ESR13: Structure and Reactivity of Lutetium bis-Phthalocyanine Thin Films / Thesis

Université Pierre et Marie Curie (UPMC), France 

Mattia Farronato

 

Abstract

In this thesis work I studied the structure and reac􀆟vity of Lute􀆟um bis-phthalocyanine (LuPc2) thin
films deposited on metallic surfaces. The knowledge of the structure of epitaxial organic thin films is
extremely important to design the next genera􀆟on of devices based on organic electronics, because
crucial parameters as carrier mobility, and to an extent charge recombina􀆟on, cri􀆟cally depend on the
molecular configura􀆟on and thin film ordering. The second part of the work deals with the reac􀆟vity
of molecular thin films towards atmospheric gases. This is par􀆟cularly important when considering the
life􀆟me of the device, as at the moment this is one of the greatest hindrance to the extensive use of
organic electronic devices in everyday life. Phthalocyanine were chosen due to their already wide use
in devices and their ease of process. In par􀆟cular we chose LuPc2 because, due to the double decker
molecular geometry (see Figure 1) they should present a different reac􀆟vity respect to single decker
phthalocyanine, as the second macrocycle should hinder the reac􀆟vity on the metallic ca􀆟on.
The work was carried out with a surface science approach, the thin films were prepared by thermal
evapora􀆟on under ultra-high vacuum condi􀆟ons and analysed by means of Scanning Tunnelling
Microscopy (STM) and X-ray Diffrac􀆟on (XRD) to achieve a complete characteriza􀆟on of the structure
and the morphology. Than the chemical changes a􀅌er reac􀆟on towards gases were studied by means
of X-ray Photoemission Spectroscopy (XPS) and Near Edge X-ray Absorp􀆟on Fine Structure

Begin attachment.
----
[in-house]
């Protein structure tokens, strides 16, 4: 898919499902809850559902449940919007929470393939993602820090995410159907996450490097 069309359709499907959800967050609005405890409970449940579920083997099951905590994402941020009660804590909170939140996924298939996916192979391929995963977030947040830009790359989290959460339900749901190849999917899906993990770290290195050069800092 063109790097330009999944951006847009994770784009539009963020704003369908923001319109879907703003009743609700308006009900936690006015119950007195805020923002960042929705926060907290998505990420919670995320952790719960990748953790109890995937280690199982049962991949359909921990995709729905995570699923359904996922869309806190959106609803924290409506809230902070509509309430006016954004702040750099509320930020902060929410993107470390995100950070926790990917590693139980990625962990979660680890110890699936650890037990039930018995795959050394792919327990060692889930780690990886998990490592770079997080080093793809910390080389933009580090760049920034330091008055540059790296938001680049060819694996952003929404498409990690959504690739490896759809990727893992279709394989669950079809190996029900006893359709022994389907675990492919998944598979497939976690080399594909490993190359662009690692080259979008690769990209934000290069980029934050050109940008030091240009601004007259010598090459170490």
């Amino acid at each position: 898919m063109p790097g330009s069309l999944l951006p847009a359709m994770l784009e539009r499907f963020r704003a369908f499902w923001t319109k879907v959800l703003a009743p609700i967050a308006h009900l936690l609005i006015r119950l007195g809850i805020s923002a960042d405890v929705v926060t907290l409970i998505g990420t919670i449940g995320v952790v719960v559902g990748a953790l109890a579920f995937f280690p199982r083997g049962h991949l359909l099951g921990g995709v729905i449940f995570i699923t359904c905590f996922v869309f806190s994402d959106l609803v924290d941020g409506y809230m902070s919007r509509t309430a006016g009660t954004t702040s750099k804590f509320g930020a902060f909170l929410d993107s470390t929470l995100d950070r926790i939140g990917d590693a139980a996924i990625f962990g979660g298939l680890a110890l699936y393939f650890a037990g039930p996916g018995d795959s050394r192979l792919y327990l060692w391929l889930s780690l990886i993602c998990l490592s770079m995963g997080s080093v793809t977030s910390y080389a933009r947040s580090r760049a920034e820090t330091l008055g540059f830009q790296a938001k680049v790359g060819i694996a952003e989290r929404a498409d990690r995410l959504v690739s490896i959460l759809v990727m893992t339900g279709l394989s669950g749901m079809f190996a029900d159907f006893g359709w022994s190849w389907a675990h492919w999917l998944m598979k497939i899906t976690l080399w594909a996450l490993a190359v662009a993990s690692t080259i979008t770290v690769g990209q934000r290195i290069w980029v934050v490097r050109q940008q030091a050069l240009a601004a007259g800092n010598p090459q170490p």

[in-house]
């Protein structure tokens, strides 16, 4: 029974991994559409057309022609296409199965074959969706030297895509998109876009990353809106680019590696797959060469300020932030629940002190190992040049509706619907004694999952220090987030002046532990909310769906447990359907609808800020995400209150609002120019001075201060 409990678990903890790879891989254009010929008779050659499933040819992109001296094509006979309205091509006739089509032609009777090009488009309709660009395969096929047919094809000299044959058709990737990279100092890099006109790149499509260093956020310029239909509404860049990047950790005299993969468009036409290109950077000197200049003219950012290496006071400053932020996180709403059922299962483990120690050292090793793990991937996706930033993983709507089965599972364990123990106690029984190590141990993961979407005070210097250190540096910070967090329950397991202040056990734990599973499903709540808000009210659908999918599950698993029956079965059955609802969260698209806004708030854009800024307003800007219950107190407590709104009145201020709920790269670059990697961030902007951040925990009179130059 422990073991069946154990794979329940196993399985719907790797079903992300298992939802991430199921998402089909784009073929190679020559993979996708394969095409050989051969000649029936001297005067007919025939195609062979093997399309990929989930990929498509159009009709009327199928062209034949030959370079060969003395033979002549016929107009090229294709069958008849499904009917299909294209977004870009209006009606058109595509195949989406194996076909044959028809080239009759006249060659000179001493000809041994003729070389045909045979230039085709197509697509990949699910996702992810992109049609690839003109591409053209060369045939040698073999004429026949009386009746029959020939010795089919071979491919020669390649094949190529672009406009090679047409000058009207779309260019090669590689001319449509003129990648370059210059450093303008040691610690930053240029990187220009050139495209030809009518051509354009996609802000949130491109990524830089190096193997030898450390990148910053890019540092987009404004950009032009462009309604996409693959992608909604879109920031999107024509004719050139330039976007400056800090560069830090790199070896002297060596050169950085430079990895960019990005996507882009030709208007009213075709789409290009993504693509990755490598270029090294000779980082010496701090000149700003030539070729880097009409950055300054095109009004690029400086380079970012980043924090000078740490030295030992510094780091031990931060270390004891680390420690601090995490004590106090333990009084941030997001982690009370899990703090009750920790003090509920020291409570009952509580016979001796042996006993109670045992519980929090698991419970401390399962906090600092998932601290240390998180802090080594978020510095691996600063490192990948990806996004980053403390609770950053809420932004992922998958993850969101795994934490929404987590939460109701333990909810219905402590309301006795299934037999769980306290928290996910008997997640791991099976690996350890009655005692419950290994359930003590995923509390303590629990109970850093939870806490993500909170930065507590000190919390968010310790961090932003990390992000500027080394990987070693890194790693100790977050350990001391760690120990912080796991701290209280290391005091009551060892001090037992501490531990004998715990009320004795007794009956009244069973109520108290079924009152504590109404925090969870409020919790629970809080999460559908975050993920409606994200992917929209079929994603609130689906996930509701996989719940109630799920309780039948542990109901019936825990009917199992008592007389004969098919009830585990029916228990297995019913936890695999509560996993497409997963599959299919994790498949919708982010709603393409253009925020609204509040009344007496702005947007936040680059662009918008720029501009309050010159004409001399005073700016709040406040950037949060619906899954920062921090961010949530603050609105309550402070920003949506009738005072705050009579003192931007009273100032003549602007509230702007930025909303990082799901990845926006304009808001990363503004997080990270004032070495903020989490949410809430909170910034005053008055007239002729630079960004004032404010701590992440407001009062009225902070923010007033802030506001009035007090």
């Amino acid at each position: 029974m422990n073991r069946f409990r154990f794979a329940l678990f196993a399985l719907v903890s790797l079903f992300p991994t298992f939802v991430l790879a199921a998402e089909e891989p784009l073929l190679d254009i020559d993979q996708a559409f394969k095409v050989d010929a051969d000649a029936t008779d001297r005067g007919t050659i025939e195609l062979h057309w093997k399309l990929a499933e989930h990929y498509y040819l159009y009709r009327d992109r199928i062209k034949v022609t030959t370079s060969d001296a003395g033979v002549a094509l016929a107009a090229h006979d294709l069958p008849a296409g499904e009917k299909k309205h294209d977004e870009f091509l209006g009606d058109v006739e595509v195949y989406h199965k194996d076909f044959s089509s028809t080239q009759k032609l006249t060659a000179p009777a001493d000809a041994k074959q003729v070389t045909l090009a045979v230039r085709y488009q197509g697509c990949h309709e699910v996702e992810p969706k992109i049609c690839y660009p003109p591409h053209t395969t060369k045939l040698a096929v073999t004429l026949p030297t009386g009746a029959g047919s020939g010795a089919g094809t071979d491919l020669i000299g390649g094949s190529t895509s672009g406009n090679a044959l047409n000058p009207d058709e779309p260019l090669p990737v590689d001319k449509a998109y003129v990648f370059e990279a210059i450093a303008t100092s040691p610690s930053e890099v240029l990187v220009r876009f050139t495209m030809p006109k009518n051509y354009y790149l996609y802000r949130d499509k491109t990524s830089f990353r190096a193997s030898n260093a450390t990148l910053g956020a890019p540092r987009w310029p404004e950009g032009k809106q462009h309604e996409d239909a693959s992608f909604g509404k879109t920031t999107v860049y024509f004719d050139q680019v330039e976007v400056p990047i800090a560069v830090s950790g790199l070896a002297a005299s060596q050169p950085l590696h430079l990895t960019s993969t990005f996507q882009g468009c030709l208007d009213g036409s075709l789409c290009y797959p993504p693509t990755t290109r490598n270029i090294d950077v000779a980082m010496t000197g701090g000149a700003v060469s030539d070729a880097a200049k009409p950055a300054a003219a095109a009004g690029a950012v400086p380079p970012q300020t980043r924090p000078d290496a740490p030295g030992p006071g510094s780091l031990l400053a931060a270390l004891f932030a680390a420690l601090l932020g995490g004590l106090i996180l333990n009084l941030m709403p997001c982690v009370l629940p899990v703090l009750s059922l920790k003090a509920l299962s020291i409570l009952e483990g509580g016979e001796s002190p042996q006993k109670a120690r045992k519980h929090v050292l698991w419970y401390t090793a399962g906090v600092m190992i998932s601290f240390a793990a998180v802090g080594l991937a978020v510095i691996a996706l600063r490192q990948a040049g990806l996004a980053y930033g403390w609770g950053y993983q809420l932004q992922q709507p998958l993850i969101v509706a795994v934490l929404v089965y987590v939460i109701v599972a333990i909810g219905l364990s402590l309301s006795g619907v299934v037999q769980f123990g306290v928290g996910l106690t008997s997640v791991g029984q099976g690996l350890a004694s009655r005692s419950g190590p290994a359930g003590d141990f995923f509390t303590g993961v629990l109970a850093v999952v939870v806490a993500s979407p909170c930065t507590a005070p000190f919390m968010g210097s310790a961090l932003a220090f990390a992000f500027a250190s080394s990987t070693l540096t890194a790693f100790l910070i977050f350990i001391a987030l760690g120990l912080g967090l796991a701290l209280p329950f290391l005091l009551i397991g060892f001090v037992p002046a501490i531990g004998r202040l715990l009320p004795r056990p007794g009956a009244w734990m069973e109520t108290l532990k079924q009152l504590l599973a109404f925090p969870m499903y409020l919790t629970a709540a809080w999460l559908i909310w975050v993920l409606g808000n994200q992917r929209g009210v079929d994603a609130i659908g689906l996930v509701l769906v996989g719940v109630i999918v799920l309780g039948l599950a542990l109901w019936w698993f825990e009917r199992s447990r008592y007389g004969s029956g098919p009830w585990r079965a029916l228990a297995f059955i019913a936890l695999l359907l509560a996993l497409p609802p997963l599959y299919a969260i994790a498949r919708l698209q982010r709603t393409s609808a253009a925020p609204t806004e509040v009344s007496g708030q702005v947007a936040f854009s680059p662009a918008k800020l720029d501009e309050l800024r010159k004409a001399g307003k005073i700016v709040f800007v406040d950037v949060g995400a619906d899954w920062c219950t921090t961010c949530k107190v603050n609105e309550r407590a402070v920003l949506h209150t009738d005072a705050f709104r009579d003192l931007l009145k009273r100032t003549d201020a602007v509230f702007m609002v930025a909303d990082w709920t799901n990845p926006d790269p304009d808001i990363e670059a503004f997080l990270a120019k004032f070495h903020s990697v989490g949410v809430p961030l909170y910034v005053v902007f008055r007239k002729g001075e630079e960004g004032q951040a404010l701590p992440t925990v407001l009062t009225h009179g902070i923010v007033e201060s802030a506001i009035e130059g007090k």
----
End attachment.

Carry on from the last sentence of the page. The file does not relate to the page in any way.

Spectroscopy (NEXAFS) to study.
We resolved the structure of a LuPc2 thin film deposited on Au(111), showing that the molecules adopt
a β structure, the interac􀆟on with the substrate via the relaxa􀆟on of the surface reconstruc􀆟on, and
demonstrated the templa􀆟ng effect of the substrate via the epitaxial rela􀆟ons with the overlayer. We
then present the surface morphology at the molecular scale, showing the forma􀆟on of large (tens of
nm) islands composed by a double layer of molecules. From a careful analysis of the STM images we
are able to show the stacking geometry, as well as the rela􀆟ve orienta􀆟on of the different domains
and compare this results with the one obtained by XRD.
We tested the reac􀆟vity of these thin films towards atmospheric gases, in par􀆟cular oxygen and water,
showing a low reac􀆟vity and managing to demonstrate the adsorp􀆟on sites, which indeed are not the
central ca􀆟on, but rather on the macrocycle. We also showed how molecular oxygen is a greater threat
to the molecular stability than water.
Figure 1 Left: β structure of LuPc2; right: proposed absorption geometry for O2 molecule

See a recent presentation.